Sponsorships are still available.  Visit the event page on our website at or contact me at 918.893.6150 or, if you'd like more information.  Your participation is crucial to our success; hope to see you there!                                                          

Stacy Haggard, Development Coordinator


Making a Difference Together

       Nonprofits struggle with measuring impact.  Many of us fall into the trap of measuring and reporting on activity rather than mission impact. Through our annual strategic planning process, our Board of Directors and Leadership Team continue to refine our approach to reporting to you, our supporters, about the impact of our care.  

       We still believe the numbers are important; 3,288 days of care were provided to 353 guests last year.  Even more descriptive, families and guests report that "a weight is lifted" upon arrival at Clarehouse.  They cite the ability to "just be family" again, rather than focus all their energy on care needs.  Family Evaluation Surveys distributed 30 days after a death provide consistently positive feedback regarding care, collaboration, and the home itself.  Research has shown that Clarehouse improves the well-being of those served by creating a space that offers relief from suffering, the lifting of burdens, and care that exceeds expectations. 

       Over the past 18 months, we have worked with a consultant to develop outcome measurement frameworks for our direct care and education and are piloting the tools now that will track results based on achieving specific, time-bound targets.  This process has enabled us to articulate our impact in a deeper way; twenty-four hours a day, practical, loving care is given, while we help dying individuals achieve peace, help families reconcile relationships, and help survivors begin healthy grief journeys.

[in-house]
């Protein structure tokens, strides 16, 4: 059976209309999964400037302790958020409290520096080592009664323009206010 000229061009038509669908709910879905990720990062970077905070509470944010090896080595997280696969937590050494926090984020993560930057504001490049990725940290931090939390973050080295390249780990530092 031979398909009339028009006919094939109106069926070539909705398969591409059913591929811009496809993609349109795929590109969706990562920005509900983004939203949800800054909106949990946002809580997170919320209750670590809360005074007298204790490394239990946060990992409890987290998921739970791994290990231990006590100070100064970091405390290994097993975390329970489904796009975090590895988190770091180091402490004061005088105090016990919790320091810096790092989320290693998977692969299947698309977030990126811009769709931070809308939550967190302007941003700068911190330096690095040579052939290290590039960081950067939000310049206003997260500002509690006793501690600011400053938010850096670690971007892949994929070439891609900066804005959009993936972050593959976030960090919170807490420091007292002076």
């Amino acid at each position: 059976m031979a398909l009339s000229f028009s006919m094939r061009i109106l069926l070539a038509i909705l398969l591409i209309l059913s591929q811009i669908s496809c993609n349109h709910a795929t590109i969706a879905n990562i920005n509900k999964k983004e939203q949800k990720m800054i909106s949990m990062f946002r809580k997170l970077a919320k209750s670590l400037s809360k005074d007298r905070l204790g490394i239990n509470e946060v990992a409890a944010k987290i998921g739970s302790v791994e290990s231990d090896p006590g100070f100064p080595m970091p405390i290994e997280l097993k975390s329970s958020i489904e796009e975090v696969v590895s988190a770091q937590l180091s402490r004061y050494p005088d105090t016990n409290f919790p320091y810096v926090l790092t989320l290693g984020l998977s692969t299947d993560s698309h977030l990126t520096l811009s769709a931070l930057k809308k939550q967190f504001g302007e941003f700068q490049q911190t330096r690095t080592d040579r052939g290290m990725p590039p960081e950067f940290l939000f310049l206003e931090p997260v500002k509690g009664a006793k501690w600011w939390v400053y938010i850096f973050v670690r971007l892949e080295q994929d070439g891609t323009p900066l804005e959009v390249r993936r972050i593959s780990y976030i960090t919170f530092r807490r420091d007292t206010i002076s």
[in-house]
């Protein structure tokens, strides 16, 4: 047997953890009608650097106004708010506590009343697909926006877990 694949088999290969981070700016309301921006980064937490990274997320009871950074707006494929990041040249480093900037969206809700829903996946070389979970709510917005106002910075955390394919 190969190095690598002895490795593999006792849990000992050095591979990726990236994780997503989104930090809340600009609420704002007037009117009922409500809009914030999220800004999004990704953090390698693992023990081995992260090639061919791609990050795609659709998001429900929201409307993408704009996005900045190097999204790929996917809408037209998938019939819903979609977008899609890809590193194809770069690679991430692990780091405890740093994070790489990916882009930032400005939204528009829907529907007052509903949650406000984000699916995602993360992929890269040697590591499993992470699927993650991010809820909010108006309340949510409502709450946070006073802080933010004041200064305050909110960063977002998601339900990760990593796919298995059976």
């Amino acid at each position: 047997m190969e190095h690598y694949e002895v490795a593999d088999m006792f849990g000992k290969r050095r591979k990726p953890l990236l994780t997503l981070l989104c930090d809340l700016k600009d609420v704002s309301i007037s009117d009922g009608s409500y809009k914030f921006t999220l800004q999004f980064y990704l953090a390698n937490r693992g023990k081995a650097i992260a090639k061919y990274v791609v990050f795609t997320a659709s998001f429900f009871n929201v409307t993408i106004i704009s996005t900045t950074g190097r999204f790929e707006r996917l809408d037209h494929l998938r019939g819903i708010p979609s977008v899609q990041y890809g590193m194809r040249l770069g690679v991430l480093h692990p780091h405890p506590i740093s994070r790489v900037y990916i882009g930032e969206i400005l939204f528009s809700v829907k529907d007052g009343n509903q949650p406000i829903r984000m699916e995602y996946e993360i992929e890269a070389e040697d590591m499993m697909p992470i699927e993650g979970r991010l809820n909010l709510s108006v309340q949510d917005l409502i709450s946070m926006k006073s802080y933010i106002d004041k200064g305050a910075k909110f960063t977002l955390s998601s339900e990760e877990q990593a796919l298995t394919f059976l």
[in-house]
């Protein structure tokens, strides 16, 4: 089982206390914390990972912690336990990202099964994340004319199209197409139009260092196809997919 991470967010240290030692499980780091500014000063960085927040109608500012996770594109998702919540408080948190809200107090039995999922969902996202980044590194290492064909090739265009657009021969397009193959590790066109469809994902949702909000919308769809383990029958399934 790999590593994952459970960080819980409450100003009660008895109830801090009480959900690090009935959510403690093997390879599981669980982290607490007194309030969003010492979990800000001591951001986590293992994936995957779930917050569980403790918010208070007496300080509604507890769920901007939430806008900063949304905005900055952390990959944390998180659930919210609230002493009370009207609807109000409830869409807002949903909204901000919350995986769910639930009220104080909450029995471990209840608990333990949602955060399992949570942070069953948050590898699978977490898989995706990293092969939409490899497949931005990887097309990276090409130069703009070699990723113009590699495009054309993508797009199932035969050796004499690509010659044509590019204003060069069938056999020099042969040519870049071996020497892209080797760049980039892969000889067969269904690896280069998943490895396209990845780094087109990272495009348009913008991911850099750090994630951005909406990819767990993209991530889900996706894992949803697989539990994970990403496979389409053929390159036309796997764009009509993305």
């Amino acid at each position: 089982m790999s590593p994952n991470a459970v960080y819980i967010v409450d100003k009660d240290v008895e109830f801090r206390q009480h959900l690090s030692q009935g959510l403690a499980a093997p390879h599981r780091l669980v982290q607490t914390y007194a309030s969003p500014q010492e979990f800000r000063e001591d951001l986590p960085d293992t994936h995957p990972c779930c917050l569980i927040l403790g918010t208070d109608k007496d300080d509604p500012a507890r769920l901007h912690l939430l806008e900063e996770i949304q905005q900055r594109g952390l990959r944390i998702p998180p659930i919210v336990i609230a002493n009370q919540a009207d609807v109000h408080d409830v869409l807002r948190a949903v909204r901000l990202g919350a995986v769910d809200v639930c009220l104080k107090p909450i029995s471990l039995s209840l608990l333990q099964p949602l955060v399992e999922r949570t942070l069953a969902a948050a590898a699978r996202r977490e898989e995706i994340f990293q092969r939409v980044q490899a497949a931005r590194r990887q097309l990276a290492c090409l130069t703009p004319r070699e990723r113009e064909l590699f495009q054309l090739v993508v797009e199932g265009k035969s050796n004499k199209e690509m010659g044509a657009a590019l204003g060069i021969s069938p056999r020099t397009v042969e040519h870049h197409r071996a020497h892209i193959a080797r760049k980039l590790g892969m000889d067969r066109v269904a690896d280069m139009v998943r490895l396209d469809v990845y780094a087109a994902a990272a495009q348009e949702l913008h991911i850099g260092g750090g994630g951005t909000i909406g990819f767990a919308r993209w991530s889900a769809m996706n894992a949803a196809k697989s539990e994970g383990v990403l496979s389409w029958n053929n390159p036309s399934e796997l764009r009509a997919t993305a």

Please contact me if you would like to learn more about how Clarehouse makes a difference in the lives of those we serve.

                                                                                           Kelley Scott, Executive Director


        It's been four months since our beloved mother & mother-in-law relocated to Heaven from Clarehouse.  It meant a lot to us to have her so close to home and for one of us to be able to spend the night.  We truly appreciate the many caring staff and volunteers who helped to carry our burden during this difficult time.

        We know she had unfinished business and feared that the pain and anti-anxiety meds would interfere with her accomplishing what she needed to do.  We are eternally grateful that, only four days before she died, she came to a place of peace with God and no longer feared death. 

 ~Jerry and Ruby Zimmerman

"Volunteering is the ultimate exercise in democracy.  You vote in elections once a year, but when you volunteer, you vote every day about the kind of community you want to live in."                                                

~Author Unknown